Hey, Father! I always heard about the “privilege of [the] faith.” What is it and can it [affect] a divorced non-Catholic if they join the Church?
I always heard about the “privilege of [the] faith.” What is it and can it [affect] a divorced non-Catholic if they join the Church?
– Anonymous in the diocese
We keep in mind that Church authority can declare marriages null if one party to the marriage petitions and facts are presented proving nullity. There also exist dissolutions of marriage (we cannot begin to examine any such marriage until there has been a divorce).
For centuries, popes have dissolved marriages which were celebrated but never consummated. In the 20th century, American canon lawyers began to present to popes cases in which at least one party was certainly unbaptized for the duration of common life. They argued that if the pope can dissolve a sacramental marriage (both parties baptized) which has not been consummated, all the more can he allow dissolution of the so-called “natural bond” marriage — one in which at least one party was certainly an unbaptized person throughout the course of common life, and which is therefore, non-sacramental.
So began the granting of dissolutions of marriage “in favor of the faith.” This may refer only to the faith of the prospective Catholic spouse; an unbaptized party is not required to receive baptism. Such a dissolution is looked upon as a “privilege,” in contrast with the vindication of a proposed “right” to have a marriage declared null.
It is understood that this favor is granted personally by the pope. When we are between popes, these cannot be granted. We have to wait for a new pope.
The diocesan tribunal aids the petitioner in preparing a petition and the proving of the facts which must necessarily exist. The key fact is to prove that at least one party was an unbaptized person throughout the time that the parties lived together. We rely on witnesses. Parents are preferred witnesses, but other close relatives and people who have known a party a long time can so act. If the presumably unbaptized party ever attended a church, the tribunal asks that church whether there is a record of baptism. When the tribunal has gathered the necessary proofs, the file is sent to the Matrimonial Section of the Congregation for the Doctrine of the Faith in Rome.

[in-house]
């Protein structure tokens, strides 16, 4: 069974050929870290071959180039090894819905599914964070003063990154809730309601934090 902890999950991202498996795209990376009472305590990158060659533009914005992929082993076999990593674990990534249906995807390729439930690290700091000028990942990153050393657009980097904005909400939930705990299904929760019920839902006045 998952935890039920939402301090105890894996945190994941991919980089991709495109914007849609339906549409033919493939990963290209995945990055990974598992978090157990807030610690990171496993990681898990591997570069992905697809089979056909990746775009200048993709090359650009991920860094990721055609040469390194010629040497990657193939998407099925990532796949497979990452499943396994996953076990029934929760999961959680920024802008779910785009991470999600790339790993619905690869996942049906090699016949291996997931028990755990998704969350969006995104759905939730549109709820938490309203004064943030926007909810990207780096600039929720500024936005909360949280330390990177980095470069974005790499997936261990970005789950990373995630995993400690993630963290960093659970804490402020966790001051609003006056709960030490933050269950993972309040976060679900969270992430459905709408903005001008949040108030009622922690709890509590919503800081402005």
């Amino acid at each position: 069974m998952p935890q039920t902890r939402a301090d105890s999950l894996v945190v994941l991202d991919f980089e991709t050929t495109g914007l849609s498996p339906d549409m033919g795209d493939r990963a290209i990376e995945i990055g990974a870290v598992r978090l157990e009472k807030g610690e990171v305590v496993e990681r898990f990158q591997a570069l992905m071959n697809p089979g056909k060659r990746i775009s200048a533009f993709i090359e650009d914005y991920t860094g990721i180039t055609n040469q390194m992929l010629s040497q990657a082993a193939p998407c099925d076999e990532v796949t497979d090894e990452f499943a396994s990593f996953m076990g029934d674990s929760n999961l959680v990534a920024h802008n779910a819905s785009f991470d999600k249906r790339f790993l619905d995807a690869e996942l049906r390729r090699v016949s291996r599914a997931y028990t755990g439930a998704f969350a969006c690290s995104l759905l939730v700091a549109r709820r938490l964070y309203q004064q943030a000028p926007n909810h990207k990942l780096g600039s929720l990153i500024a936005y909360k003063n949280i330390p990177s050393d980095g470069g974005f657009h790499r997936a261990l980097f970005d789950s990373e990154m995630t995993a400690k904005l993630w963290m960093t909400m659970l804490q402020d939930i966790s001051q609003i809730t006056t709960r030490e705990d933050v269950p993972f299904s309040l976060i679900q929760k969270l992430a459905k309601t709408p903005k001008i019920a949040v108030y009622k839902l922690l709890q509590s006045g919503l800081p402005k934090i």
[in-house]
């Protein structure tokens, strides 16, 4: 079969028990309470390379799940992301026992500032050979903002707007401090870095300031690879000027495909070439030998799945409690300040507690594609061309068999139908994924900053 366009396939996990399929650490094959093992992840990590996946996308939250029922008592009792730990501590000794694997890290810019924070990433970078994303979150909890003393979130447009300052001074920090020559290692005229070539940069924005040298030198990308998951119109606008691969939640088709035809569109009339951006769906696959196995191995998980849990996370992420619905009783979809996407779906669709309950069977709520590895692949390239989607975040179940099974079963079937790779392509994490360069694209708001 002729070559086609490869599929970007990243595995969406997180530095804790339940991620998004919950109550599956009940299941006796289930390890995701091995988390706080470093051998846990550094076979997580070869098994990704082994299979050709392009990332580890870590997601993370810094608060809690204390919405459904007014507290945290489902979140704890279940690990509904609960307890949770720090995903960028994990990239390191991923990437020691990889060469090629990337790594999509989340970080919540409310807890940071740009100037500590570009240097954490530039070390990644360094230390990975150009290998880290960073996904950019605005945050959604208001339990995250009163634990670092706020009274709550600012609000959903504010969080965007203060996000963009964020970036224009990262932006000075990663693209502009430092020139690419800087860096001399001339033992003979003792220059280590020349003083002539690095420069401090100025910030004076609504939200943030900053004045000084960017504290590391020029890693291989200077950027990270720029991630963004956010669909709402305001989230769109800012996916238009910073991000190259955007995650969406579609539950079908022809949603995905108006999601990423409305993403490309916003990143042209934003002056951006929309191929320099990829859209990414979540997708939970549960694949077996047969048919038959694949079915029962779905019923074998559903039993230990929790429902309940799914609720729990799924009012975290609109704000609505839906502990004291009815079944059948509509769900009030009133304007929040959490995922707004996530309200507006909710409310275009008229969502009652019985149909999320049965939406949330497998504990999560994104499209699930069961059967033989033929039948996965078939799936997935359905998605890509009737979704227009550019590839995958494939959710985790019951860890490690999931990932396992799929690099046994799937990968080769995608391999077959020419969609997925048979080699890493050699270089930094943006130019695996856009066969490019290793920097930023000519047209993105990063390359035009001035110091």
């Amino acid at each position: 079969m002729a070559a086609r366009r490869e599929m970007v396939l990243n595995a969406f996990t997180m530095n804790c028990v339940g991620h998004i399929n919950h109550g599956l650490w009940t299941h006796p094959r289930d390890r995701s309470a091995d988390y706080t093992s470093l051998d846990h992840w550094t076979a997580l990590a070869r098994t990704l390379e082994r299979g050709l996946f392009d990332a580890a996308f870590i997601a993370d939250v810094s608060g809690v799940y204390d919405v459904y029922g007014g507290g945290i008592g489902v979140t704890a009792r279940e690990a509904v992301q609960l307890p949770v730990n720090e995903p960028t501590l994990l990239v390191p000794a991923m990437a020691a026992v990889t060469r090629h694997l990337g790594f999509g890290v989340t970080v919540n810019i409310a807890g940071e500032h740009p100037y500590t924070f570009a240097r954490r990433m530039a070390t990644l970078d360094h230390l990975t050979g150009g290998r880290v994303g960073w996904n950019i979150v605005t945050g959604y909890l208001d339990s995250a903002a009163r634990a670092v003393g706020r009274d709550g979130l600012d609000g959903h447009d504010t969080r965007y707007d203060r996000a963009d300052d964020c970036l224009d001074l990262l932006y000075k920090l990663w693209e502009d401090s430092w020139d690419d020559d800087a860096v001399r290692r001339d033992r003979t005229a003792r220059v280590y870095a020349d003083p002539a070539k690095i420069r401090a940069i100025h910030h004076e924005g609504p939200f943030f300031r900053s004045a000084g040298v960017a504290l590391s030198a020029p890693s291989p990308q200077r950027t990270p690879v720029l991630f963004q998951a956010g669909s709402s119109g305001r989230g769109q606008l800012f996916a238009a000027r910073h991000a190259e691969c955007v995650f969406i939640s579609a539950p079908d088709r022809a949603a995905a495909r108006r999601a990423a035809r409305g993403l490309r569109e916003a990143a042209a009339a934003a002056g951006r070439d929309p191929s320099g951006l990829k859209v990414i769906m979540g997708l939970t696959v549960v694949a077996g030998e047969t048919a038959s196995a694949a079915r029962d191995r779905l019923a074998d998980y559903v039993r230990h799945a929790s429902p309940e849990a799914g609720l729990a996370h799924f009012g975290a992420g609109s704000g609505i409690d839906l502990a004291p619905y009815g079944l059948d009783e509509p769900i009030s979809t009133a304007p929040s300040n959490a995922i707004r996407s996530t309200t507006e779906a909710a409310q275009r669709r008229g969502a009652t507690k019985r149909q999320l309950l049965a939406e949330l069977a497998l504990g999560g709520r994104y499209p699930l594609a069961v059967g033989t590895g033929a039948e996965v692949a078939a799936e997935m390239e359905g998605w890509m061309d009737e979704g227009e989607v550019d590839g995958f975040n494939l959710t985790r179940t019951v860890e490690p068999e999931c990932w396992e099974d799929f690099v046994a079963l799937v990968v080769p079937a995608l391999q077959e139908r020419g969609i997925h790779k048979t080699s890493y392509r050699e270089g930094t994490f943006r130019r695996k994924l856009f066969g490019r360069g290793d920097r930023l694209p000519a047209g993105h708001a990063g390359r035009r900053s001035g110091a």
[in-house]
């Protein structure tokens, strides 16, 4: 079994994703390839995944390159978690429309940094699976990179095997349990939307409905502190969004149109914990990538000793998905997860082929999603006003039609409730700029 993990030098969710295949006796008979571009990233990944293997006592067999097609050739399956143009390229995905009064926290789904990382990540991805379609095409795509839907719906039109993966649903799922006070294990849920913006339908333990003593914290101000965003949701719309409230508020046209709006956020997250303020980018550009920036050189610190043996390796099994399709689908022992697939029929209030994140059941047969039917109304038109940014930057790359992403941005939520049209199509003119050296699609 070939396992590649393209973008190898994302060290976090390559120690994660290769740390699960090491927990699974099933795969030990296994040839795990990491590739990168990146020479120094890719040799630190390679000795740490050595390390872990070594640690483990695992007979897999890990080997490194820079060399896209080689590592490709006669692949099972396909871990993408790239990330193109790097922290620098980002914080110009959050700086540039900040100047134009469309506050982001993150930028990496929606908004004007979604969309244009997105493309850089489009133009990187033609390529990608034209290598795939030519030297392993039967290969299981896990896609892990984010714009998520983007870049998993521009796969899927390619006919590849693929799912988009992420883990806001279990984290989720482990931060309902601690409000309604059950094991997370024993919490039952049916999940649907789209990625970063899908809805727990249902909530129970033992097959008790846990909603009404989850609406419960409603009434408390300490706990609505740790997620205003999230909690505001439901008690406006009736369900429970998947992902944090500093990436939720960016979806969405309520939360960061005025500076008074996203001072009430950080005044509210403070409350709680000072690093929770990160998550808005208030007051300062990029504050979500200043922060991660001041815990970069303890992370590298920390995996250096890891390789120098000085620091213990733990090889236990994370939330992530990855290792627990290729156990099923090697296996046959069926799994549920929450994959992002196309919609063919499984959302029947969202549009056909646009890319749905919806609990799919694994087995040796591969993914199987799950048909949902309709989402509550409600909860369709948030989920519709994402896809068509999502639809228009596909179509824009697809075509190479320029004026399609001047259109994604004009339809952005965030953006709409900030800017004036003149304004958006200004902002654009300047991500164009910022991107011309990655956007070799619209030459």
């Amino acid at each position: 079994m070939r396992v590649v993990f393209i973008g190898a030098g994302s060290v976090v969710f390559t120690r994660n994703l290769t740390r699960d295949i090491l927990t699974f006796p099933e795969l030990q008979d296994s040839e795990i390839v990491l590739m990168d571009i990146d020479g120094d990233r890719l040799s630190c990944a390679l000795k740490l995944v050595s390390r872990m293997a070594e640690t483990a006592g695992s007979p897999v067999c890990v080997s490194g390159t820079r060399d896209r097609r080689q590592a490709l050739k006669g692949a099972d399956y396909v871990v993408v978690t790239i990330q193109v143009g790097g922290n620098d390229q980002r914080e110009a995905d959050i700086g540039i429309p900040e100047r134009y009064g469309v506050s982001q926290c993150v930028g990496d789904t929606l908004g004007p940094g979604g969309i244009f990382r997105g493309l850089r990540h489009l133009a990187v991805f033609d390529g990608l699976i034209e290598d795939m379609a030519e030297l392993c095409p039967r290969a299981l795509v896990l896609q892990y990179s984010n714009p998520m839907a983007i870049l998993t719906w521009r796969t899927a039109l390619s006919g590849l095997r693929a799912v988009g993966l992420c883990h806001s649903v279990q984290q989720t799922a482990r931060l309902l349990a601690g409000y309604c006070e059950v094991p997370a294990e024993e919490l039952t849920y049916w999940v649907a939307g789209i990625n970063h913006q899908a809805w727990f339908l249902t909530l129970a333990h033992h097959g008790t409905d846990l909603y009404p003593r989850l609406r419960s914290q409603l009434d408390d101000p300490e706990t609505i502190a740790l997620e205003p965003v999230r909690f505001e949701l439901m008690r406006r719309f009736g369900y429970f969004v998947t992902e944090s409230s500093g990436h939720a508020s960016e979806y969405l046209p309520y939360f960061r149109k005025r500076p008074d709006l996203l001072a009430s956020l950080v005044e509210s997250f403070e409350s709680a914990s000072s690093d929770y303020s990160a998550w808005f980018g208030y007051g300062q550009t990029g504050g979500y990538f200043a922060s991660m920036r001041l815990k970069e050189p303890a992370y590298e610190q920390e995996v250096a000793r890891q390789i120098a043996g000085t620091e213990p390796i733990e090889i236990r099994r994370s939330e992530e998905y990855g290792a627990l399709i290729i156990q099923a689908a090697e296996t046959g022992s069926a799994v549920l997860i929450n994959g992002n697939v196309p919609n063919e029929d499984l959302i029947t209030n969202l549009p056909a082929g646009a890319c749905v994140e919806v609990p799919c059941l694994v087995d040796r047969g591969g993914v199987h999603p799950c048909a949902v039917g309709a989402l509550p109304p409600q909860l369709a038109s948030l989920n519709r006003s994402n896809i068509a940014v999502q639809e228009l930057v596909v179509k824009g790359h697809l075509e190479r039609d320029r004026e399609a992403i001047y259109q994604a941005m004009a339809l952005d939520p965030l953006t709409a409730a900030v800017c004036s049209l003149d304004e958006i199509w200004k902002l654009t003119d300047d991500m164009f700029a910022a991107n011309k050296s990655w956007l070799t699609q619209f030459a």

A panel of three judges at the Congregation for the Doctrine of the Faith (CDF) reviews the file and, if they find that the necessary facts have been proved, the petition goes directly to the pope. I have been told that CDF officials have a weekly audience with the pope for this purpose. When the pope approves, the tribunal receives a document reporting that the marriage can be dissolved. The pope does not himself dissolve the marriage; it is understood that the new marriage dissolves the previous one.
So, yes, this sort of case is one way for a divorced non-Catholic to enter a new marriage according to the law of the Catholic Church.
Father Kevin Laughery, pastor of St. Jerome in Troy and St. James in St. Jacob, has been a judge of our diocesan tribunal since his priesthood ordination in 1983.